verb (used with object), interrogated, interrogating.
to ask questions of (a person), sometimes to seek answers or information that the person questioned considers personal or secret.
to examine by questions; question formally: The police captain interrogated the suspect.
verb (used without object), interrogated, interrogating.
to ask questions, especially formally or officially: the right to interrogate.

1475–85; < Latin interrogātus past participle of interrogāre to question, examine, equivalent to inter- inter- + rogā(re) to ask + -tus past participle suffix

interrogable [in-ter-uh-guh-buhl] , adjective
interrogatingly, adverb
interrogee [in-ter-uh-gee] , noun
reinterrogate, verb, reinterrogated, reinterrogating.
uninterrogable, adjective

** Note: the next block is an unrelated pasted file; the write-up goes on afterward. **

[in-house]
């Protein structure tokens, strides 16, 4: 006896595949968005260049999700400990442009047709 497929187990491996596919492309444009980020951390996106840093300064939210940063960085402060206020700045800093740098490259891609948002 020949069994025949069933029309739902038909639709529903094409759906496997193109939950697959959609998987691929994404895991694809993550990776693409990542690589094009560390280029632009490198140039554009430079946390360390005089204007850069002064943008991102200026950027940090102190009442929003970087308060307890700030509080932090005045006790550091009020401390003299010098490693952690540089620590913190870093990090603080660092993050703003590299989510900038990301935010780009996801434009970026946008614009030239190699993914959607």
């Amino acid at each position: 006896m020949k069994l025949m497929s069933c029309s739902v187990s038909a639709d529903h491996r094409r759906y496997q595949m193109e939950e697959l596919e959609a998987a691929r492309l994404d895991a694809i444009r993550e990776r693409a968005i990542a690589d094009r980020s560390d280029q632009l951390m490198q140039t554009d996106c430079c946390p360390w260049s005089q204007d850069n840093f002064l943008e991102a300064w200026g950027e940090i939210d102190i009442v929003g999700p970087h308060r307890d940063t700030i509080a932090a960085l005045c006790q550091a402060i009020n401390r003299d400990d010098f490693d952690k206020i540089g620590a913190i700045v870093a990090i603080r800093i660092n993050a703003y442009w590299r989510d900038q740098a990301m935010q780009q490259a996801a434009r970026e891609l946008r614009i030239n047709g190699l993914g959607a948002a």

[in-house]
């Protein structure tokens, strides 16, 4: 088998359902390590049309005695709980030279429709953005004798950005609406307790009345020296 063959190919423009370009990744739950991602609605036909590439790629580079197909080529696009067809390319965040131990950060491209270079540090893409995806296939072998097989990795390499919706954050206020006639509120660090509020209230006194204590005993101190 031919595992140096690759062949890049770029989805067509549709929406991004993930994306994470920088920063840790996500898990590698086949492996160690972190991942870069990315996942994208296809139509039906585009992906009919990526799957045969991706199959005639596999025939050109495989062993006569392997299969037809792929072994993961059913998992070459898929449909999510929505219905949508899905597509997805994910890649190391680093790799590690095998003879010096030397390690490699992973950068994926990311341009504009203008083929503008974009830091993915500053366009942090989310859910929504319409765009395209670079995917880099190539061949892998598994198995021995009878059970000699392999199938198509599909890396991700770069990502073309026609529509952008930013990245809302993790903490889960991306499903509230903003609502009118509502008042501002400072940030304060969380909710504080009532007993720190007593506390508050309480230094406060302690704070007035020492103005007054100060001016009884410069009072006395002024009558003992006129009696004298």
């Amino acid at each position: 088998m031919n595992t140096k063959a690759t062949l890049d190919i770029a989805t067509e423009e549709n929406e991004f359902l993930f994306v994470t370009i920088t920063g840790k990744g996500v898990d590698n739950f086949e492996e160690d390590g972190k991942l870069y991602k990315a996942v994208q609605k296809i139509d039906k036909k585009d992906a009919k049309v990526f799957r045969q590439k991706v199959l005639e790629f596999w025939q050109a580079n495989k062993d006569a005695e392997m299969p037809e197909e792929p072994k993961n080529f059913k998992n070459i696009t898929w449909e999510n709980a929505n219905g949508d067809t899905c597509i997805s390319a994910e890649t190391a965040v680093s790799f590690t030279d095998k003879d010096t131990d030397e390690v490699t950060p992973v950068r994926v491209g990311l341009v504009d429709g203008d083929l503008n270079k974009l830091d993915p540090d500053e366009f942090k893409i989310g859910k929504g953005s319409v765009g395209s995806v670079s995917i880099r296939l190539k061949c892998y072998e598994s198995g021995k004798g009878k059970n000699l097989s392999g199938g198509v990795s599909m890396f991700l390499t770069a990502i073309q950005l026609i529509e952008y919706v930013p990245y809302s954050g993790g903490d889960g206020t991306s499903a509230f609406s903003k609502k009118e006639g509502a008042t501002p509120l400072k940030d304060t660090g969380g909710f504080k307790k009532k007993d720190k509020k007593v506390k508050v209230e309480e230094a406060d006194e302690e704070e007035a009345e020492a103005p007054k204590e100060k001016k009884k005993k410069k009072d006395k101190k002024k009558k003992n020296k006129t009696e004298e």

uninterrogated, adjective

1. query. Unabridged
Based on the Random House Dictionary, © Random House, Inc. 2014.
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World English Dictionary
interrogate (ɪnˈtɛrəˌɡeɪt)
to ask questions (of), esp to question (a witness in court, spy, etc) closely
[C15: from Latin interrogāre to question, examine, from rogāre to ask]

Collins English Dictionary - Complete & Unabridged 10th Edition
2009 © William Collins Sons & Co. Ltd. 1979, 1986 © HarperCollins
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Word Origin & History

late 15c., a back formation from interrogation.
Online Etymology Dictionary, © 2010 Douglas Harper
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Example sentences
For a faculty of wise interrogating is half a knowledge.
The purpose of science is to cut through human failings and get to the truth by
  defining a process for interrogating the universe.
My group is among the first to bring a new approach to interrogating detainees.
It provided legal guidance for civilians engaged in interrogating terrorism
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